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Sharon Youngblood, WWF Board of Directors, on the power of quiet nature

Youngblood boardreport fall2018

“I find it tragic when wildlife is compromised because of human activity. Whether their habitat has been encroached upon or ruined, or they’ve been hunted beyond the scope of what is reasonable or necessary...We need to do better.”

Sharon Youngblood
WWF Board of Directors Member

Sharon Youngblood can see it in her mind’s eye: the Atchafalaya Basin and the bayous where so much of her Baton Rouge childhood was spent, fishing with her parents.

“We’d be out there for hours and hours,” she says. “You’d sit there and see fish jumping; you’d see dragonflies sitting on your pole. Every once in a while, you’d see a water moccasin coming through the water.” To a child, of course, it was magic: “Hours and hours of being in nature. You might get a glimpse of a rabbit or a raccoon, or even an alligator.”

Youngblood is quick to point out that while she grew up immersed in nature, it wasn’t “‘big nature,’ like in the northwest, where you’d be looking for bears and moose. It was more a quiet microcosm of nature.”

Regardless of size, the nature she grew up with had a large impact on Youngblood’s life, directly influencing her decision to become an immunologist—a scientist who studies the immune system and how it contributes to disease.

“Growing up, I lived a very simple life, just being in nature,” she says. “I always knew I wanted to study the biological sciences. When I first studied immunology, I thought, ‘Oh, what an interesting subject. It keeps you alive.’”

Youngblood’s approach to conservation is also rooted in her childhood experiences in nature. One day, home from college for a visit and driving through the landscape she knew so well, she could tell something was different.

“We were driving through an area that seemed familiar, but it didn’t look familiar,” she says. “So I asked my father where we were. He said it was part of the bayou where we used to fish when I was little. All of the beautiful trees and moss and the living things, all of the water—it was all turned over and filled in to build expressways. It was just—gone. I know that progress has to be made, but that really left a mark on me.”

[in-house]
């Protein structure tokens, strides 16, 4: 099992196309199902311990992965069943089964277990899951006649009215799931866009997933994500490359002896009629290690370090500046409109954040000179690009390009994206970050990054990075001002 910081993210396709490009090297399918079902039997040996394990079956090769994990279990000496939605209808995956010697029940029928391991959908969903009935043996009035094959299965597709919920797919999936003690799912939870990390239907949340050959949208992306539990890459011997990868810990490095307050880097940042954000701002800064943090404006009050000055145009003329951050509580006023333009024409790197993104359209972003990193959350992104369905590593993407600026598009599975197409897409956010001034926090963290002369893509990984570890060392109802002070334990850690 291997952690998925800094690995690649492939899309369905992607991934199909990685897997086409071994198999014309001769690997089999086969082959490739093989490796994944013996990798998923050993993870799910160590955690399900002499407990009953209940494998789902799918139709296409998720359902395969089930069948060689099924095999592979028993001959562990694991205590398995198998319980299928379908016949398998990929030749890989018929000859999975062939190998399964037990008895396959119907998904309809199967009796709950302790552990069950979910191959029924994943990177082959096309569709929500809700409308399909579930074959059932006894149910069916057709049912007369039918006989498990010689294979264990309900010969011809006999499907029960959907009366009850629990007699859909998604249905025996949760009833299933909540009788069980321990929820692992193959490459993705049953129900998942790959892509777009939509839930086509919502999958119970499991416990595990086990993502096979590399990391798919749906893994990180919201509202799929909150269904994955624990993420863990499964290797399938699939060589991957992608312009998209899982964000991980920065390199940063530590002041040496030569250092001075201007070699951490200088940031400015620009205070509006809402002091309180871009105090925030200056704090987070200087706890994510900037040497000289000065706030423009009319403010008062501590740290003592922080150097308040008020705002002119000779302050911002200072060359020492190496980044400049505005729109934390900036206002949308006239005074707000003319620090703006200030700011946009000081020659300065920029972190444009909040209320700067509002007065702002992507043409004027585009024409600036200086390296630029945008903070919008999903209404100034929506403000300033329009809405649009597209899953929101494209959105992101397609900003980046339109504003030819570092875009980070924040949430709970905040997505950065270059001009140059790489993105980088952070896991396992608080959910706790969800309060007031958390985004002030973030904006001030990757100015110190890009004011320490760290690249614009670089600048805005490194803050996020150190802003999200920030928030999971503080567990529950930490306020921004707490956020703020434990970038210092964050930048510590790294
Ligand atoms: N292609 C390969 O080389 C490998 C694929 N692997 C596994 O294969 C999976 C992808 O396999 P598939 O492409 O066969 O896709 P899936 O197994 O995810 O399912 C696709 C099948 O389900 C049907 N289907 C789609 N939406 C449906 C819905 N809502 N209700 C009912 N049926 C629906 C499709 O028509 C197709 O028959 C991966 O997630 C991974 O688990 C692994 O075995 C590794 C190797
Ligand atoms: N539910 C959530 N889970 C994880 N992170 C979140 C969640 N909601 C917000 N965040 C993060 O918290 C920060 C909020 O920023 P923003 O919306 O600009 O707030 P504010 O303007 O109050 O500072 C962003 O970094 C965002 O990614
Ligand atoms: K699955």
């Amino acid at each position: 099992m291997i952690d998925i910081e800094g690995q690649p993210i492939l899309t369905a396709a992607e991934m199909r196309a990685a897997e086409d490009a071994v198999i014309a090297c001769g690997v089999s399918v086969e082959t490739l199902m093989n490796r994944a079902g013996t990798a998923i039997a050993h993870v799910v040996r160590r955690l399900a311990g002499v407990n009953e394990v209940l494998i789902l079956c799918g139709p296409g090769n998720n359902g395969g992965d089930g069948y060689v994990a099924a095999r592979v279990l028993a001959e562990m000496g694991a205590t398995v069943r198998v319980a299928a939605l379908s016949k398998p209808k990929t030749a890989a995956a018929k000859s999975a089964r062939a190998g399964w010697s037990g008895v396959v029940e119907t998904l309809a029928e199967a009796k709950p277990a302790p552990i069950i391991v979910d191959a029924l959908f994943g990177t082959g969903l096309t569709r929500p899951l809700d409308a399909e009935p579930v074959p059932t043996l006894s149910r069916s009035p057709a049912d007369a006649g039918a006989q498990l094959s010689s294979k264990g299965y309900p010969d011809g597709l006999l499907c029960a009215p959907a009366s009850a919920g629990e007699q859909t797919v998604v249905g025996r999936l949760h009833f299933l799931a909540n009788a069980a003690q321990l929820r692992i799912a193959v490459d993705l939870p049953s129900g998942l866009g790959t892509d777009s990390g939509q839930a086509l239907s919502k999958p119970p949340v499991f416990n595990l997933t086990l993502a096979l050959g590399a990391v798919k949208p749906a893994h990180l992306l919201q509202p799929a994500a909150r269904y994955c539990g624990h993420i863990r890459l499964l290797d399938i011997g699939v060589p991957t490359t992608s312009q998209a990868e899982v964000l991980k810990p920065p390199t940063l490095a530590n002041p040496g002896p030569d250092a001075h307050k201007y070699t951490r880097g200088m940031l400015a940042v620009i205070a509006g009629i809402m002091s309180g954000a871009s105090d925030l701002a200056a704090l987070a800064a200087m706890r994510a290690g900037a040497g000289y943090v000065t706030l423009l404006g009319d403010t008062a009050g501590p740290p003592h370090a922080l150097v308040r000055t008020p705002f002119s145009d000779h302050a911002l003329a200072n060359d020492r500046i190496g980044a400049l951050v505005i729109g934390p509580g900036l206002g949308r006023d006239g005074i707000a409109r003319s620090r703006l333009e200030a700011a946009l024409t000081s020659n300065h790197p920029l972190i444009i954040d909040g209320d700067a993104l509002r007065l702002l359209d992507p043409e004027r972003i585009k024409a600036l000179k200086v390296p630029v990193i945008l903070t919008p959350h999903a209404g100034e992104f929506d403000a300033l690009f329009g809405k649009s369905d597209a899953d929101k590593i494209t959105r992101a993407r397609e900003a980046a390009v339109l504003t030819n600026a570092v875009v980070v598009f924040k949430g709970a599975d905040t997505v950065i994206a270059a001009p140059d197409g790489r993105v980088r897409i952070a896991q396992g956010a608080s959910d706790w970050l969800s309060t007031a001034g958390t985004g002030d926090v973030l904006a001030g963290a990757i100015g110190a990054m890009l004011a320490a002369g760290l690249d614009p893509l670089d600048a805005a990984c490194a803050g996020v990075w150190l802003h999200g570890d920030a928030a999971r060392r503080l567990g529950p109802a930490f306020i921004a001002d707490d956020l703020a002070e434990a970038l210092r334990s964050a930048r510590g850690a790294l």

Realizing her beloved fishing spot had been turned into roads led her to an interest in habitat conservation that has only grown with time. In fact, she cites habitat degradation as her main concern among the issues that WWF works on, followed closely by species loss.

“I find it tragic when wildlife is compromised because of human activity,” says Youngblood. “Whether their habitat has been encroached upon or ruined, or they’ve been hunted beyond the scope of what is reasonable or necessary, we know better. We need to do better.”

Youngblood isn’t shy about telling her friends—“anyone who will listen, really”—to pay more attention to how their actions impact nature. “You really need to be aware of what you’re buying, where it comes from, and how it’s being used,” she said. “Think about where it will go when you’re done using it. It’s the little things, but I think they all make a difference.”

Youngblood also has these conversations because she is concerned that without a direct connection to conservation in their daily lives, most people won’t pay attention.

“I worry that people have tuned out,” she says. “They’ve heard so much bad news about the environment that they think it’s too late for them to make a difference.”

She also isn’t shy about telling her friends something else: “Oh, yes,” she laughs. “I am always telling them to give, give, give! WWF gives me hope.”

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World Wildlife magazine provides an inspiring, in-depth look at the connections between animals, people and our planet. Published quarterly by WWF, the magazine helps make you a part of our efforts to solve some of the most pressing issues facing the natural world.

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